By Shereen Siewert
Marathon County officials are urging voluntary participation in the state’s Safer at Home order, while cautioning that willful violations could face jail time and a fine.
In a joint news release issued Wednesday, Marathon County District Attorney Theresa Wetzsteon and law enforcement officials say they are working to foster “voluntary compliance with public health actions” to mitigate the spread of COVID-19.
The order, issued March 24, requires people in Wisconsin to stay at home with exceptions for essential activities and other extraordinary situations.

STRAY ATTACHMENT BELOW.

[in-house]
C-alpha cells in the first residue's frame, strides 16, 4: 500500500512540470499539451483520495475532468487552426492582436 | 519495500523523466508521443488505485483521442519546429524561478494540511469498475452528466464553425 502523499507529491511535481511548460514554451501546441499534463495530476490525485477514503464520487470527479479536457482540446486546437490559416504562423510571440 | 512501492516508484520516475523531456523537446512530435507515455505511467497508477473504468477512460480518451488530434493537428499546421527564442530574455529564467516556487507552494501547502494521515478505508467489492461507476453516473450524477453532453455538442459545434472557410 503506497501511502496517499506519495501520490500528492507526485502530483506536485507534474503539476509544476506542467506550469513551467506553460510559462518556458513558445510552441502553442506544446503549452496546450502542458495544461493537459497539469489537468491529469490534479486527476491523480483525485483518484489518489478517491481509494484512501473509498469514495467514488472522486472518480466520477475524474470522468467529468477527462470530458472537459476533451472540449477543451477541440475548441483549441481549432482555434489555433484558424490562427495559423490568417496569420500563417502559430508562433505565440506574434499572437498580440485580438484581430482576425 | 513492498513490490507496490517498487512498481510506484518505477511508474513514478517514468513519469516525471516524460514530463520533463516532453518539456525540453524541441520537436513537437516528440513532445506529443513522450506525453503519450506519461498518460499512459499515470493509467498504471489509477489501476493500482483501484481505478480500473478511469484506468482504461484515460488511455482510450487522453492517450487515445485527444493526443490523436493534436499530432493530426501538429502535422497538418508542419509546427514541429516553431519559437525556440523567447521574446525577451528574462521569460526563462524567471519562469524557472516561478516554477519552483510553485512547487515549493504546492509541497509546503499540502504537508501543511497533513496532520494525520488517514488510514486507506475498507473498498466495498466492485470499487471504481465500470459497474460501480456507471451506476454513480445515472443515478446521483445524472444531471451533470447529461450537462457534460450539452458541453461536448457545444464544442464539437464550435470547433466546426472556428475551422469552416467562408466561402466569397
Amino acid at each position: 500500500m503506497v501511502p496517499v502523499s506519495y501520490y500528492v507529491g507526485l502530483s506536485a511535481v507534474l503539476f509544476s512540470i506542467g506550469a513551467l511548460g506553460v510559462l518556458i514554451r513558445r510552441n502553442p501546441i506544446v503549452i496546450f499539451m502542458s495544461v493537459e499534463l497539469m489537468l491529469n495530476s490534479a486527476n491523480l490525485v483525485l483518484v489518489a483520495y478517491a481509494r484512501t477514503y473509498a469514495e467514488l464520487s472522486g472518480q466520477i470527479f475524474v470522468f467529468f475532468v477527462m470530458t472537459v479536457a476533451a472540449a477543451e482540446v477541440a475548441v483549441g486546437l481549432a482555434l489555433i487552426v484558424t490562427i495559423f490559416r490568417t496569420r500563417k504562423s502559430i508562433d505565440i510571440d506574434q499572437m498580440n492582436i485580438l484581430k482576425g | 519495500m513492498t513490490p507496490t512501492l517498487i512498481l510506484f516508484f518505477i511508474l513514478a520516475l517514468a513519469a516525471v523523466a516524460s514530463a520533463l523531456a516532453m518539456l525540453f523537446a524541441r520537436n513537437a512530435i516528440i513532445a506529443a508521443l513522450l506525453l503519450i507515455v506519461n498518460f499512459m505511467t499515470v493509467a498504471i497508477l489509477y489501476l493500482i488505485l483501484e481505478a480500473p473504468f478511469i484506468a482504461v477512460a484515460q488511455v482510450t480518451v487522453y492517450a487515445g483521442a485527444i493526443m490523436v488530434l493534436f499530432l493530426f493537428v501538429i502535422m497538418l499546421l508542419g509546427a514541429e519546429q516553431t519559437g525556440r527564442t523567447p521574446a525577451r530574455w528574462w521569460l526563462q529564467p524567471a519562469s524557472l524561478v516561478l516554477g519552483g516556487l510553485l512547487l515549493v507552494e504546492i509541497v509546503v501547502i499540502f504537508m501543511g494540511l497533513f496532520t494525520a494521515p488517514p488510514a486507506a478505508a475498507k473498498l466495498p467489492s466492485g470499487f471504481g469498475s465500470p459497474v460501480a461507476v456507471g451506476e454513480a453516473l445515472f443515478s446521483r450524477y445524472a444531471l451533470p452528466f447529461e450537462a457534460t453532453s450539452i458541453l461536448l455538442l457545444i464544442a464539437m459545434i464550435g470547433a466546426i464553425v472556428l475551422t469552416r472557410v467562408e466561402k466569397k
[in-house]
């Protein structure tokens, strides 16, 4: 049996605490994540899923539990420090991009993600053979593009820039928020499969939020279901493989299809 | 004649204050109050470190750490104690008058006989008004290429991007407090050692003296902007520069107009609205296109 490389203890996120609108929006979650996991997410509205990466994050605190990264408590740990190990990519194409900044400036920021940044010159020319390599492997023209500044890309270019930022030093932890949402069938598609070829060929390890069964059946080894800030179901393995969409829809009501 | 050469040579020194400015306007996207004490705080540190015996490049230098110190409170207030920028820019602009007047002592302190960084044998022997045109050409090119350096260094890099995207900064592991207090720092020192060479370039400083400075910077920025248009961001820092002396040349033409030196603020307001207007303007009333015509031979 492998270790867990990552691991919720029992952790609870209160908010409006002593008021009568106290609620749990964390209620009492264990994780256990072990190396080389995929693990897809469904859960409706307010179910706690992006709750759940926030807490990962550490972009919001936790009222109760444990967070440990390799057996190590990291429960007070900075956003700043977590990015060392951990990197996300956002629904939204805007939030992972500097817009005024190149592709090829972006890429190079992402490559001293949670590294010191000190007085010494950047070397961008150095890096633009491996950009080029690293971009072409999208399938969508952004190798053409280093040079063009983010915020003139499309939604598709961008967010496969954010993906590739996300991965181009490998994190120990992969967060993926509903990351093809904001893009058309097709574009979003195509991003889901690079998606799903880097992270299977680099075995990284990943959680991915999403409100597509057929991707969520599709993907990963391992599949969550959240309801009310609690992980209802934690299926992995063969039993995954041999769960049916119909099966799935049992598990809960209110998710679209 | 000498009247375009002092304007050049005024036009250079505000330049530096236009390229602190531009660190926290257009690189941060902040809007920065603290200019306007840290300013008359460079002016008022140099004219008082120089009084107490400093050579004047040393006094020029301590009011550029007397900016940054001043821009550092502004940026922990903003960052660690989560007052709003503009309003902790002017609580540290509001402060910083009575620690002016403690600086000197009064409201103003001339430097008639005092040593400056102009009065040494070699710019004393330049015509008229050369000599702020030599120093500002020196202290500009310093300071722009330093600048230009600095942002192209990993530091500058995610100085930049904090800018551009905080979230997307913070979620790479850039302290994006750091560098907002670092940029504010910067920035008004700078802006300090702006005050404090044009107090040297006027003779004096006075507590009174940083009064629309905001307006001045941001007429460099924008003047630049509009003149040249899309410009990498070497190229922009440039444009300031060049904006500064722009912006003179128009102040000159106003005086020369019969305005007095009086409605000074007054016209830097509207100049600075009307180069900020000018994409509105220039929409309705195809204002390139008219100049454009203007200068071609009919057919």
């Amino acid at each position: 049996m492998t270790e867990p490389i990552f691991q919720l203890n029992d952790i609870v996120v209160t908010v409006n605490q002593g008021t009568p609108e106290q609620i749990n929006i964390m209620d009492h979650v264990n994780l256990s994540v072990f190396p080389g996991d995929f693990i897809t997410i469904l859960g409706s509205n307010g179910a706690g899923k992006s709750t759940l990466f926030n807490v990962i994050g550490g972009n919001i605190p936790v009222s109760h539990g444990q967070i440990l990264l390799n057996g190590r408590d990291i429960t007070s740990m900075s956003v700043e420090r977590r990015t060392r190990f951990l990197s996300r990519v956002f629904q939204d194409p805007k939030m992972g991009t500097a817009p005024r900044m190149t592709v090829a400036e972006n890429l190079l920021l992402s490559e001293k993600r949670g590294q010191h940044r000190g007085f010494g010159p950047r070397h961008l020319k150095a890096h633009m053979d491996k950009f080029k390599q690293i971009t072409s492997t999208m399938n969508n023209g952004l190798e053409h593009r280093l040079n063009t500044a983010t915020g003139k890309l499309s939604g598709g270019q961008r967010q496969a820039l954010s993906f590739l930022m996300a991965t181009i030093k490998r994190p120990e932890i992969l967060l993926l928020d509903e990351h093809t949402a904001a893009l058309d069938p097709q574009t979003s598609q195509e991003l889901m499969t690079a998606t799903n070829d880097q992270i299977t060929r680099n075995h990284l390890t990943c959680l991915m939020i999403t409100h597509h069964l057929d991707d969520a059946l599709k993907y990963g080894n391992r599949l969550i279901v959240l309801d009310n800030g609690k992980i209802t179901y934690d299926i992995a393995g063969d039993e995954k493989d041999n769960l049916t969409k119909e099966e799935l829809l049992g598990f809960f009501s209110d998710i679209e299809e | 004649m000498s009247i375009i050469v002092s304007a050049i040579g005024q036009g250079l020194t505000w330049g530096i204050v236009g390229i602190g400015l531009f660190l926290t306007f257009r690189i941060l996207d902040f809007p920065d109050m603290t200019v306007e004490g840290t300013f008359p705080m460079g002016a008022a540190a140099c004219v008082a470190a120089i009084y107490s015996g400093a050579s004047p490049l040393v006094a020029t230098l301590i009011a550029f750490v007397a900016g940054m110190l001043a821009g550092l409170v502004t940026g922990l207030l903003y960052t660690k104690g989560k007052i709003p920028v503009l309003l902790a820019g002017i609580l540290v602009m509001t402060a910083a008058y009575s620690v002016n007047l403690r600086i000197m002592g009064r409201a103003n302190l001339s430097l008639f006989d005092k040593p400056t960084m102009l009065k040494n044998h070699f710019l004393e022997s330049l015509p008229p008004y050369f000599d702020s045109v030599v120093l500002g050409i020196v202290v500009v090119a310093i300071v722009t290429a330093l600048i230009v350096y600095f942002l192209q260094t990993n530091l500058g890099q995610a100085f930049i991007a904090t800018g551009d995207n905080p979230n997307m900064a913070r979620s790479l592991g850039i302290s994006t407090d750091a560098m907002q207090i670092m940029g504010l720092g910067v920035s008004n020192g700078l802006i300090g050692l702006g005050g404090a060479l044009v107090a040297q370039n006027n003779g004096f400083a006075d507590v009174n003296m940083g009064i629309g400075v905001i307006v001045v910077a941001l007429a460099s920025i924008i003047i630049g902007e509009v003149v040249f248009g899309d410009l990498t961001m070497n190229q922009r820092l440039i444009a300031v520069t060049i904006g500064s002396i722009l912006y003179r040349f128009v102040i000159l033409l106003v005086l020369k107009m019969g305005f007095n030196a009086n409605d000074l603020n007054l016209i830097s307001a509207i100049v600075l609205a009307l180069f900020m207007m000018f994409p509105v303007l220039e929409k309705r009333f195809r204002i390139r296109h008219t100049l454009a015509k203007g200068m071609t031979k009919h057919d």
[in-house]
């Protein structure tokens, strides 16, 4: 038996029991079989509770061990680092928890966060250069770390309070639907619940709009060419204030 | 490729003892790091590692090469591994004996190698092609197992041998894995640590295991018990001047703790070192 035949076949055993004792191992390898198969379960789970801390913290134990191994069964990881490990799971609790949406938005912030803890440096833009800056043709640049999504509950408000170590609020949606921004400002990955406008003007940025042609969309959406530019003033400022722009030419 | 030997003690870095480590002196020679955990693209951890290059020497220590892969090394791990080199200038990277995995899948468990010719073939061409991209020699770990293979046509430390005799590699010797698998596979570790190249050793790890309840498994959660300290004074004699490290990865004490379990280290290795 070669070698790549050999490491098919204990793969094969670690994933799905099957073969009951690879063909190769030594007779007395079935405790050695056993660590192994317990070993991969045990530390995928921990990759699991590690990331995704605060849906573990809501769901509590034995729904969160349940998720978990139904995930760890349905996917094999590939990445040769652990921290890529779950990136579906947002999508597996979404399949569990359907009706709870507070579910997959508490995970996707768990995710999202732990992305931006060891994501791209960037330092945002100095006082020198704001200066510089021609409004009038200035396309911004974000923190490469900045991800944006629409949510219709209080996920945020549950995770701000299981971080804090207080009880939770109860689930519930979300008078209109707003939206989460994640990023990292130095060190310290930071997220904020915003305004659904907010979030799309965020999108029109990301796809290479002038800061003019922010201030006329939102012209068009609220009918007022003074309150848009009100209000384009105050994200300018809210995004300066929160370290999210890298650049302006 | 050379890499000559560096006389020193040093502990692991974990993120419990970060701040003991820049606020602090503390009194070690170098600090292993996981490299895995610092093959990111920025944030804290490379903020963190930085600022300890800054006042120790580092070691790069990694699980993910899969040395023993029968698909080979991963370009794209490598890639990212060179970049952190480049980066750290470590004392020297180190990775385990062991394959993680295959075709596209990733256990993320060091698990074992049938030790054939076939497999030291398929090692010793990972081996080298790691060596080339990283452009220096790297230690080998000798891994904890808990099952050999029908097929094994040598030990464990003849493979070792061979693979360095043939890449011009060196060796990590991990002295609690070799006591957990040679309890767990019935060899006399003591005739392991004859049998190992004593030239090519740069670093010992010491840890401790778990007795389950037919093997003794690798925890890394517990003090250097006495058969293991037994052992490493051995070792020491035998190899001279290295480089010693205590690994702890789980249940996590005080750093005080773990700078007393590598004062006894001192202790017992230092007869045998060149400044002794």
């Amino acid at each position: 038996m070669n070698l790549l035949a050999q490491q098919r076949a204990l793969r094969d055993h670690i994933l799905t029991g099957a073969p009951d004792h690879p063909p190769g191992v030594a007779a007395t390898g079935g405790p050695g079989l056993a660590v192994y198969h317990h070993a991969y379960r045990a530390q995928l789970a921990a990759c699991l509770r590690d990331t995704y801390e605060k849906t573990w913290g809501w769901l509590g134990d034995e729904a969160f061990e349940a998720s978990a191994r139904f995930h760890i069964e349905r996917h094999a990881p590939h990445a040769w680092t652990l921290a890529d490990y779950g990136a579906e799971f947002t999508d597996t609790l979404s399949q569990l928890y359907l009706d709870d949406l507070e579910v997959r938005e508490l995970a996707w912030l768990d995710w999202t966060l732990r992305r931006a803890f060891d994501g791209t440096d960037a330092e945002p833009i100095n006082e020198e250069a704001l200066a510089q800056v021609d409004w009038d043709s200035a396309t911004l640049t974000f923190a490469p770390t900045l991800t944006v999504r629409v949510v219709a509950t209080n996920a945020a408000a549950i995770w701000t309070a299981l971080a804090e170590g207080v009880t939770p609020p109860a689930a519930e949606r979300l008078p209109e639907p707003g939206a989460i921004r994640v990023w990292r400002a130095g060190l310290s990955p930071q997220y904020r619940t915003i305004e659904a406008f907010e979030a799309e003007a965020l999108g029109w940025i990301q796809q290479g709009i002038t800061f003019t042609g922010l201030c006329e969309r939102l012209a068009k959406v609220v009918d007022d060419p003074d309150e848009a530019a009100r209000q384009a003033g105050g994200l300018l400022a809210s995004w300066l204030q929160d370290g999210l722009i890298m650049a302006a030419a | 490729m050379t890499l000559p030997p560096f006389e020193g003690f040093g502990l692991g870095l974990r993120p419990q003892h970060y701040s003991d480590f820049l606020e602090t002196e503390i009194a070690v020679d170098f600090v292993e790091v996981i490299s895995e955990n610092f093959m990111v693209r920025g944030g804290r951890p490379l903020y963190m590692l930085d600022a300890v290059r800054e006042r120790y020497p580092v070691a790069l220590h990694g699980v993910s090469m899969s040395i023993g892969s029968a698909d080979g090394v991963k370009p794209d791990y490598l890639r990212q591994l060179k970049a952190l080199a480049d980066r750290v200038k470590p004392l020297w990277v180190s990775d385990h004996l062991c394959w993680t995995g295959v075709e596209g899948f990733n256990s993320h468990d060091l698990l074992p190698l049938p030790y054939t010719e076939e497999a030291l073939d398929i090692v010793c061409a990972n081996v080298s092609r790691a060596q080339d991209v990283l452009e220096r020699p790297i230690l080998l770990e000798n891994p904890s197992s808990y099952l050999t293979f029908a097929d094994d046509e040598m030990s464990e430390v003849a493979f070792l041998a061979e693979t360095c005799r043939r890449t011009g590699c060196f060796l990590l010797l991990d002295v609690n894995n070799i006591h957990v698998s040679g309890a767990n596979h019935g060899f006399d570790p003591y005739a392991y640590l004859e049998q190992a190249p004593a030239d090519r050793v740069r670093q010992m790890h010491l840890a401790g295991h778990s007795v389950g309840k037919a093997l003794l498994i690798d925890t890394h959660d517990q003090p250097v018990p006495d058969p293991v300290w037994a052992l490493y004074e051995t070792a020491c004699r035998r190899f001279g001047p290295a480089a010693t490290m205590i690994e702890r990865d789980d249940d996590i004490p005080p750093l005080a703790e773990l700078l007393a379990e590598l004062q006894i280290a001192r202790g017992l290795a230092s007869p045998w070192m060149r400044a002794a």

“The orders were made for the safety and best interests of the public,” the release states.
State law provides that any person who “willfully violates or obstructs” the order “shall be imprisoned for not more than 30 days or fined not more than $500, or both,” according to the release. The public health officer may also decide to quarantine the offender and officers can detain violators of health orders with the approval of a chief or designee.
“We hope that everyone in our community will voluntarily follow the public health orders and enforcement will not be required,” the release states.
If police are presented with a violation by a business or person, an evaluation will be guided by recommendations by public health officials and the risk to the public.
Marshfield Police took to Facebook to reassure residents that officers will not make random traffic stops or require a permit to drive — an effort to squelch rumors to the contrary.
See the full release, below.Marathon County DA and LE Press Release re Enforcement of Safer at Home